Date of Award

January 2024

Document Type


Degree Name

Master of Public Health (MPH)


School of Public Health

First Advisor

Inci Yildirim


Background: Sickle Cell Disease (SCD) is the most common genetic hematological disorder and puts individuals at increased risk of morbidity and mortality due to infectious disease. Those with SCD also have a reduced capacity to mount successful vaccine responses compared to healthy individuals but there is an incomplete understanding of the mechanisms behind this.

Objectives: We aim to investigate the role of hemin as a potential contributor to inflammatory dysregulation and decreased vaccine immunogenicity in patients with SCD.

Methods: Peripheral blood mononuclear cells (PBMC) were isolated from patients with SCD aged 7-22 and healthy participants aged 22-30. We utilized flow cytometry to identify cytokine production by monocytes after stimulation with either hemin, hemoglobin S (HbS), or lipopolysaccharide (LPS). The percentages of monocytes positive for production of TNF-a, IL-1b, IL-6, IL-8, and MCP-1 were compared using Mann-Whitney tests with a significance cutoff value of p=0.05.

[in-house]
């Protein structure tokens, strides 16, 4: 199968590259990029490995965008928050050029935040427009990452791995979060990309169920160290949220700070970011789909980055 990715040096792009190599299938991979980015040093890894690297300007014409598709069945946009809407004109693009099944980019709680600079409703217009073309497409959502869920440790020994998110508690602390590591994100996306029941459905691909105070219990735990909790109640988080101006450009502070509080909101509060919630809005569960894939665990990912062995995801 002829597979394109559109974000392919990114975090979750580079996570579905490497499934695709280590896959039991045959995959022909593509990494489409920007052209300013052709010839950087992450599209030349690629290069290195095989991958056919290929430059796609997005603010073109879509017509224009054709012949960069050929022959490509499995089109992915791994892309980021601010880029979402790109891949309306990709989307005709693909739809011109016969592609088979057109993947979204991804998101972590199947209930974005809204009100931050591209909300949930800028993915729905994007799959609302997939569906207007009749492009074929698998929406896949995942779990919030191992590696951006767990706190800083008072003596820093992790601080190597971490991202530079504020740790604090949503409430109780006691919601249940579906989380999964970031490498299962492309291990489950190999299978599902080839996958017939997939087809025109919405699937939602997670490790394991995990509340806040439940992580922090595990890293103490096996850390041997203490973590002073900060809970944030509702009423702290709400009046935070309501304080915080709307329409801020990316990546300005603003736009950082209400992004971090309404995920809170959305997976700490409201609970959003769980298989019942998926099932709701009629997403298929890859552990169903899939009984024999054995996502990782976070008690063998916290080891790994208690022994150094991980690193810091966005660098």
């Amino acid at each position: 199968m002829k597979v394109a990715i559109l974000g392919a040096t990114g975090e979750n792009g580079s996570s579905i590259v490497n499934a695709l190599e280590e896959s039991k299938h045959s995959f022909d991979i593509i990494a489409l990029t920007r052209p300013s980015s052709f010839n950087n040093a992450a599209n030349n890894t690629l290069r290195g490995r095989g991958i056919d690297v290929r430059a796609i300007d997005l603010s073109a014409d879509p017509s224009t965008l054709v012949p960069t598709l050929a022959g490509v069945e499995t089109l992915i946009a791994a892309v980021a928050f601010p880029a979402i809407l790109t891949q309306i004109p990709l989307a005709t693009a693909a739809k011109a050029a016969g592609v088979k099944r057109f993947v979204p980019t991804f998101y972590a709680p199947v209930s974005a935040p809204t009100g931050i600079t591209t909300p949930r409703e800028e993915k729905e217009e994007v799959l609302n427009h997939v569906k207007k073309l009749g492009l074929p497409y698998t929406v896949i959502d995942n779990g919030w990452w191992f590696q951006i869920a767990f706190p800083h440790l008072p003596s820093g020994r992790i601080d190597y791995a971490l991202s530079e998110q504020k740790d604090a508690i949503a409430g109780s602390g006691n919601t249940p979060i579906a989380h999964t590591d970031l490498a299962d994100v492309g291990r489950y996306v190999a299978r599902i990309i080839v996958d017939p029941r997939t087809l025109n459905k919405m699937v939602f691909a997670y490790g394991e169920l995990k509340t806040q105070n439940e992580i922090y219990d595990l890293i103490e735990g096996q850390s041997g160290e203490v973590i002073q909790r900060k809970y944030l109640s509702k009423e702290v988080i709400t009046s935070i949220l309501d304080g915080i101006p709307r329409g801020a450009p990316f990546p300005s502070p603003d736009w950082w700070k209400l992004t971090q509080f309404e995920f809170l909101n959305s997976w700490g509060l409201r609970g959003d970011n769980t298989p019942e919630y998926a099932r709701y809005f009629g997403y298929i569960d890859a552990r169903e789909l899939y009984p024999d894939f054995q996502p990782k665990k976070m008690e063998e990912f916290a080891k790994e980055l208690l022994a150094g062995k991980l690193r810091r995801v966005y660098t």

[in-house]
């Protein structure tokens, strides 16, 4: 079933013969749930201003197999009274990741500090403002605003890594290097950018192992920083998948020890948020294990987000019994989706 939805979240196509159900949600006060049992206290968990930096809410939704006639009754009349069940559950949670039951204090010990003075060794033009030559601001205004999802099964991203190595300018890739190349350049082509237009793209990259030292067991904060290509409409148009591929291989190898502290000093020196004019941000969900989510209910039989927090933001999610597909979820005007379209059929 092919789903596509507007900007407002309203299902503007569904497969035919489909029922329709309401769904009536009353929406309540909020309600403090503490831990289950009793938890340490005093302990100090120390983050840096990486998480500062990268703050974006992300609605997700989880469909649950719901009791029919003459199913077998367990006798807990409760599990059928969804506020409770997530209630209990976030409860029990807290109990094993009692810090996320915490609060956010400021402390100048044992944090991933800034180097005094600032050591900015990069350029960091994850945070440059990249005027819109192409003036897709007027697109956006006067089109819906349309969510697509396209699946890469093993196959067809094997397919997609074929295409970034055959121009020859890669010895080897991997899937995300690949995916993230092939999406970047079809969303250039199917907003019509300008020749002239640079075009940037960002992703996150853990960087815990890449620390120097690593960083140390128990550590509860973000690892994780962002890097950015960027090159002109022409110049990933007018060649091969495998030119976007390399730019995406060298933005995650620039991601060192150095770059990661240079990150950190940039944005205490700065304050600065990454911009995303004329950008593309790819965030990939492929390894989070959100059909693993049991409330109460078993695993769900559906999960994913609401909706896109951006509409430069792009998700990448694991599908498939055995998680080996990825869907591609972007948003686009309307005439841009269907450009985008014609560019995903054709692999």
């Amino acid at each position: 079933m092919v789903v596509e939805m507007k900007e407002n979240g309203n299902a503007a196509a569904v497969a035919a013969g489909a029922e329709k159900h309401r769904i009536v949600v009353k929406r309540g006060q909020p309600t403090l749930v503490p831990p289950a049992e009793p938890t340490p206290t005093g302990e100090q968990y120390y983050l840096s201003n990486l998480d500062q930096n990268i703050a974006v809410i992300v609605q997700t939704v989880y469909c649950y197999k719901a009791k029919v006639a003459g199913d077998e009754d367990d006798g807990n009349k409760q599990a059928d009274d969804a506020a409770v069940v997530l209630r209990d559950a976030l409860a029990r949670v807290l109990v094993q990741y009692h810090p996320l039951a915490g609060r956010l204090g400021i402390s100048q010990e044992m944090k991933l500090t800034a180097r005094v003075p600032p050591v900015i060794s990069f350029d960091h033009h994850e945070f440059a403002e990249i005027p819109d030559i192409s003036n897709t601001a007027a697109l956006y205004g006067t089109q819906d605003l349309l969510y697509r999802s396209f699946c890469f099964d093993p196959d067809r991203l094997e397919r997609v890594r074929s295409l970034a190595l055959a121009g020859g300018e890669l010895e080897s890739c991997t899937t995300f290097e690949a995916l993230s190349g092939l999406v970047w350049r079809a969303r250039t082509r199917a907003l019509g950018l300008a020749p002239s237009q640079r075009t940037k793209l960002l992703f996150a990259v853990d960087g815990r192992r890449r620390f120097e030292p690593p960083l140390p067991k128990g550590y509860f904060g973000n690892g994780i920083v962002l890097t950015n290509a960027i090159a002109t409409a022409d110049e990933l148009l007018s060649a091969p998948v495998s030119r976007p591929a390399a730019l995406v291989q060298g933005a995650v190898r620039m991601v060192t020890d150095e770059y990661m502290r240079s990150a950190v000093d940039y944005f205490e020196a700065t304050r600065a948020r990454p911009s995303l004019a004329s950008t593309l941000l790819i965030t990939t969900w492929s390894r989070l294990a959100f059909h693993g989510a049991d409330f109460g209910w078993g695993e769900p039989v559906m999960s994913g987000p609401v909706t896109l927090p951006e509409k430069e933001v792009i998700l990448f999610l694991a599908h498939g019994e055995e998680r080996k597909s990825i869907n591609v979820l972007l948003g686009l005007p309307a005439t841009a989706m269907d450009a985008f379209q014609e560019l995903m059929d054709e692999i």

Results: Following a 6-hour incubation, at baseline there was an increase in activated monocytes producing IL-1b in patients with SCD compared to healthy controls (p=0.0047). With LPS stimulation there was no statistically significant difference between SCD patients and healthy controls. After stimulation with HbS, there was an increase in activated monocytes producing IL-1b in SCD patients compared to healthy controls (p=0.0032). After 6-hour stimulation with hemin, there was an increase in activated monocytes producing IL-1b (p=0.021) and TNF-a (p=0.00052) in SCD patients compared to healthy controls.

Conclusion: Overall, the data suggests that hemin is not a major contributor to the inflammatory response following 6-hour stimulation of PBMC. Future studies should work to further investigate other potential sources of inflammation and its role in vaccine immunogenicity for patients with SCD.


This thesis is restricted to Yale network users only. It will be made publicly available on 05/07/2025